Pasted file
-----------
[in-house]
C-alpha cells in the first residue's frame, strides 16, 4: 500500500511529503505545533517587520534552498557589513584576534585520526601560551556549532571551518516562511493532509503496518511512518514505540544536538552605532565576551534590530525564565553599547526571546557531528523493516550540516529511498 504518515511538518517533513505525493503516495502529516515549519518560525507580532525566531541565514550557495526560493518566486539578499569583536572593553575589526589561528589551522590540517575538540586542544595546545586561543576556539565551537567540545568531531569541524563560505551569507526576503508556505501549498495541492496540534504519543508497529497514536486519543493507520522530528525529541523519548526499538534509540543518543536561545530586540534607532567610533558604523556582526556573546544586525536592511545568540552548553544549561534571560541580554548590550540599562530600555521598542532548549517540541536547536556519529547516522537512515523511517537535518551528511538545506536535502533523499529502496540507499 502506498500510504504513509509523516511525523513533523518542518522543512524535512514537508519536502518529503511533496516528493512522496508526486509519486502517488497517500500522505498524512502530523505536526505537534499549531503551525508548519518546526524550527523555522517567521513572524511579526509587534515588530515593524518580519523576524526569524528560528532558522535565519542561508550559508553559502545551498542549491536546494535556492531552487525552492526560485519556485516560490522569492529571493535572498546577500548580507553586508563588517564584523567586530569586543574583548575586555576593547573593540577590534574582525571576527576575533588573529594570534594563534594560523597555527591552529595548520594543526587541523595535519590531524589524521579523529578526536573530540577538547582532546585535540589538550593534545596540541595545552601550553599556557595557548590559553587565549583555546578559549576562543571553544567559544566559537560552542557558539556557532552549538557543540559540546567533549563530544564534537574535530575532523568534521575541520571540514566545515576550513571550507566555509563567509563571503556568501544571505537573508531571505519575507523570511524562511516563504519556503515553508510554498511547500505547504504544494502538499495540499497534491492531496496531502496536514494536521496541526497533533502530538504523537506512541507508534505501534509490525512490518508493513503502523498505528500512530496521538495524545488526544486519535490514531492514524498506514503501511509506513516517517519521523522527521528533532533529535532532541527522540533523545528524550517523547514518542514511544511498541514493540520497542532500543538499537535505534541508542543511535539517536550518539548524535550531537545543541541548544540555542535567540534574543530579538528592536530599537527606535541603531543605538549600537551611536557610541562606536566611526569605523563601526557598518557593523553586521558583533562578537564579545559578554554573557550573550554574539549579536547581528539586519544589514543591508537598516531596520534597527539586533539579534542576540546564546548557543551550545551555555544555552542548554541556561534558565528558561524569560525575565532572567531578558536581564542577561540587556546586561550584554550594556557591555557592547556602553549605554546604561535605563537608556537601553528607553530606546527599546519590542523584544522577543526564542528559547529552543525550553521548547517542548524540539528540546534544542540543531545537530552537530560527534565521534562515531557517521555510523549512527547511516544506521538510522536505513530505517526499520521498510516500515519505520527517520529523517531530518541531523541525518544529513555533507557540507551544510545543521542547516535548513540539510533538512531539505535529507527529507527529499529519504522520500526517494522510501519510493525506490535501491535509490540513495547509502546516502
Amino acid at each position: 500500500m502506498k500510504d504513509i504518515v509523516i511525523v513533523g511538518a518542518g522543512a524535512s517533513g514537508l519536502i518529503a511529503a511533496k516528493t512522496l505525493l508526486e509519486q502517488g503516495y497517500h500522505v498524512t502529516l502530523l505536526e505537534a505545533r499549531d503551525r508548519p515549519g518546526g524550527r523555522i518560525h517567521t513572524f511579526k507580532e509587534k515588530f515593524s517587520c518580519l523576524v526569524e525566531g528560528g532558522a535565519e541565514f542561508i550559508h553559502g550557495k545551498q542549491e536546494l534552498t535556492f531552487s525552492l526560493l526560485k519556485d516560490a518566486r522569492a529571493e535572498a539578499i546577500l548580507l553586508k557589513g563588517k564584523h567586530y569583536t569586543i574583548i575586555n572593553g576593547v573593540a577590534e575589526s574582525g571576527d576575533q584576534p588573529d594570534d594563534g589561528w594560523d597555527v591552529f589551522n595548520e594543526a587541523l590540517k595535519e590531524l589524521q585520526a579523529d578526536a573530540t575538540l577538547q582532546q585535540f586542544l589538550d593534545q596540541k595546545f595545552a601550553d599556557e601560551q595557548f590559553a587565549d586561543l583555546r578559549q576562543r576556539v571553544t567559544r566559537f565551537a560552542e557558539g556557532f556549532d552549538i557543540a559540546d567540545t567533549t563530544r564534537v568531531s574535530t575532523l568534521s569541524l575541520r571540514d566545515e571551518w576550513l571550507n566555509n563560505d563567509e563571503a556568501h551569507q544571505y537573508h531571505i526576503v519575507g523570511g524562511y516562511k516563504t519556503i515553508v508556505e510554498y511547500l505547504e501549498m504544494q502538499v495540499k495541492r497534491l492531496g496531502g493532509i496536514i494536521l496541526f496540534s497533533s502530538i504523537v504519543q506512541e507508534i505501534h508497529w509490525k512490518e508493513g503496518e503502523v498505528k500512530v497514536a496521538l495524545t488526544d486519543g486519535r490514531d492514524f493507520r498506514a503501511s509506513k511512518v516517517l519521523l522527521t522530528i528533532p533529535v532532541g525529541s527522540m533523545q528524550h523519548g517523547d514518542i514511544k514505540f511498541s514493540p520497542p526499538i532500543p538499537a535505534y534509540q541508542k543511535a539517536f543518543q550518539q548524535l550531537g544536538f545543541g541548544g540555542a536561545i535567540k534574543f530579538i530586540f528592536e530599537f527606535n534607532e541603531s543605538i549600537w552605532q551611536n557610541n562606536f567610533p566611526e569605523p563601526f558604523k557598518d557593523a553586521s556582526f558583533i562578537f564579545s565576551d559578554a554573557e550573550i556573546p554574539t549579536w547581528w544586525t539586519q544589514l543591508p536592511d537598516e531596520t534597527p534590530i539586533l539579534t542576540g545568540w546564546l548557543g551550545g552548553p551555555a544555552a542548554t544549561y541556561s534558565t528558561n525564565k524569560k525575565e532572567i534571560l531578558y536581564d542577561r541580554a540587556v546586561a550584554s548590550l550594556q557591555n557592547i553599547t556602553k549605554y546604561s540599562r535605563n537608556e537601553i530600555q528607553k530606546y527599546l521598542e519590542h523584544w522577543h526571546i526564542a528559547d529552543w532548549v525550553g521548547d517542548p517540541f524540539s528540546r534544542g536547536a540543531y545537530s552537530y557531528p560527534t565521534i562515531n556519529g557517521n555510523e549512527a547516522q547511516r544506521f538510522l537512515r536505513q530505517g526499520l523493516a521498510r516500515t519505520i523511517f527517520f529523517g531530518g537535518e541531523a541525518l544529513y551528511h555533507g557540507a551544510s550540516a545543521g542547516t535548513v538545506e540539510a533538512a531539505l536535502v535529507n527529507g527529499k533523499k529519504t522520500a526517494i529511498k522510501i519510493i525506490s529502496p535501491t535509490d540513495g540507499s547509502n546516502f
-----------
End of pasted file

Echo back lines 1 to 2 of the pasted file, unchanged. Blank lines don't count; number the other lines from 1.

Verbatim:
[in-house]
C-alpha cells in the first residue's frame, strides 16, 4: 500500500511529503505545533517587520534552498557589513584576534585520526601560551556549532571551518516562511493532509503496518511512518514505540544536538552605532565576551534590530525564565553599547526571546557531528523493516550540516529511498 504518515511538518517533513505525493503516495502529516515549519518560525507580532525566531541565514550557495526560493518566486539578499569583536572593553575589526589561528589551522590540517575538540586542544595546545586561543576556539565551537567540545568531531569541524563560505551569507526576503508556505501549498495541492496540534504519543508497529497514536486519543493507520522530528525529541523519548526499538534509540543518543536561545530586540534607532567610533558604523556582526556573546544586525536592511545568540552548553544549561534571560541580554548590550540599562530600555521598542532548549517540541536547536556519529547516522537512515523511517537535518551528511538545506536535502533523499529502496540507499 502506498500510504504513509509523516511525523513533523518542518522543512524535512514537508519536502518529503511533496516528493512522496508526486509519486502517488497517500500522505498524512502530523505536526505537534499549531503551525508548519518546526524550527523555522517567521513572524511579526509587534515588530515593524518580519523576524526569524528560528532558522535565519542561508550559508553559502545551498542549491536546494535556492531552487525552492526560485519556485516560490522569492529571493535572498546577500548580507553586508563588517564584523567586530569586543574583548575586555576593547573593540577590534574582525571576527576575533588573529594570534594563534594560523597555527591552529595548520594543526587541523595535519590531524589524521579523529578526536573530540577538547582532546585535540589538550593534545596540541595545552601550553599556557595557548590559553587565549583555546578559549576562543571553544567559544566559537560552542557558539556557532552549538557543540559540546567533549563530544564534537574535530575532523568534521575541520571540514566545515576550513571550507566555509563567509563571503556568501544571505537573508531571505519575507523570511524562511516563504519556503515553508510554498511547500505547504504544494502538499495540499497534491492531496496531502496536514494536521496541526497533533502530538504523537506512541507508534505501534509490525512490518508493513503502523498505528500512530496521538495524545488526544486519535490514531492514524498506514503501511509506513516517517519521523522527521528533532533529535532532541527522540533523545528524550517523547514518542514511544511498541514493540520497542532500543538499537535505534541508542543511535539517536550518539548524535550531537545543541541548544540555542535567540534574543530579538528592536530599537527606535541603531543605538549600537551611536557610541562606536566611526569605523563601526557598518557593523553586521558583533562578537564579545559578554554573557550573550554574539549579536547581528539586519544589514543591508537598516531596520534597527539586533539579534542576540546564546548557543551550545551555555544555552542548554541556561534558565528558561524569560525575565532572567531578558536581564542577561540587556546586561550584554550594556557591555557592547556602553549605554546604561535605563537608556537601553528607553530606546527599546519590542523584544522577543526564542528559547529552543525550553521548547517542548524540539528540546534544542540543531545537530552537530560527534565521534562515531557517521555510523549512527547511516544506521538510522536505513530505517526499520521498510516500515519505520527517520529523517531530518541531523541525518544529513555533507557540507551544510545543521542547516535548513540539510533538512531539505535529507527529507527529499529519504522520500526517494522510501519510493525506490535501491535509490540513495547509502546516502